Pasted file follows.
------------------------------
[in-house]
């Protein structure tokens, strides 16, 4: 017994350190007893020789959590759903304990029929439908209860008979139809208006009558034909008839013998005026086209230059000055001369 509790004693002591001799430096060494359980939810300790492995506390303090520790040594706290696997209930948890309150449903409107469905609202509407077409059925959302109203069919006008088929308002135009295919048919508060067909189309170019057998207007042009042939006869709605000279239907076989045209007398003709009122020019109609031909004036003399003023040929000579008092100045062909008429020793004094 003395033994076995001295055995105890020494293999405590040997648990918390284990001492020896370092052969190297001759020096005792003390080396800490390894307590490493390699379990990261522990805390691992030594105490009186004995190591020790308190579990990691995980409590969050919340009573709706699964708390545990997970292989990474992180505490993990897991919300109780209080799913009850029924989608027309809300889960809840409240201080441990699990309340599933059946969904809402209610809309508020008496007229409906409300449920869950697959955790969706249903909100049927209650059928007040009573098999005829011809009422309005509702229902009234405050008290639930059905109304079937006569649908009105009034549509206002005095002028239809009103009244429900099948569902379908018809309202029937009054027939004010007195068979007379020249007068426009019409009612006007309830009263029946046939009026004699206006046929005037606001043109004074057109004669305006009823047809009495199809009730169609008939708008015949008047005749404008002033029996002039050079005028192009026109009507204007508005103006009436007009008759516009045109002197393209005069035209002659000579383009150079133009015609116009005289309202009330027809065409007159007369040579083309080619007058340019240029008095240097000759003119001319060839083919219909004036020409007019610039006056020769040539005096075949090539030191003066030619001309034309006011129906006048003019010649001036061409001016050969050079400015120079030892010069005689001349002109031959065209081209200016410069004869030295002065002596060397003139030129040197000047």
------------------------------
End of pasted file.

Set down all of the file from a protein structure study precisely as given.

[in-house]
């Protein structure tokens, strides 16, 4: 017994350190007893020789959590759903304990029929439908209860008979139809208006009558034909008839013998005026086209230059000055001369 509790004693002591001799430096060494359980939810300790492995506390303090520790040594706290696997209930948890309150449903409107469905609202509407077409059925959302109203069919006008088929308002135009295919048919508060067909189309170019057998207007042009042939006869709605000279239907076989045209007398003709009122020019109609031909004036003399003023040929000579008092100045062909008429020793004094 003395033994076995001295055995105890020494293999405590040997648990918390284990001492020896370092052969190297001759020096005792003390080396800490390894307590490493390699379990990261522990805390691992030594105490009186004995190591020790308190579990990691995980409590969050919340009573709706699964708390545990997970292989990474992180505490993990897991919300109780209080799913009850029924989608027309809300889960809840409240201080441990699990309340599933059946969904809402209610809309508020008496007229409906409300449920869950697959955790969706249903909100049927209650059928007040009573098999005829011809009422309005509702229902009234405050008290639930059905109304079937006569649908009105009034549509206002005095002028239809009103009244429900099948569902379908018809309202029937009054027939004010007195068979007379020249007068426009019409009612006007309830009263029946046939009026004699206006046929005037606001043109004074057109004669305006009823047809009495199809009730169609008939708008015949008047005749404008002033029996002039050079005028192009026109009507204007508005103006009436007009008759516009045109002197393209005069035209002659000579383009150079133009015609116009005289309202009330027809065409007159007369040579083309080619007058340019240029008095240097000759003119001319060839083919219909004036020409007019610039006056020769040539005096075949090539030191003066030619001309034309006011129906006048003019010649001036061409001016050969050079400015120079030892010069005689001349002109031959065209081209200016410069004869030295002065002596060397003139030129040197000047």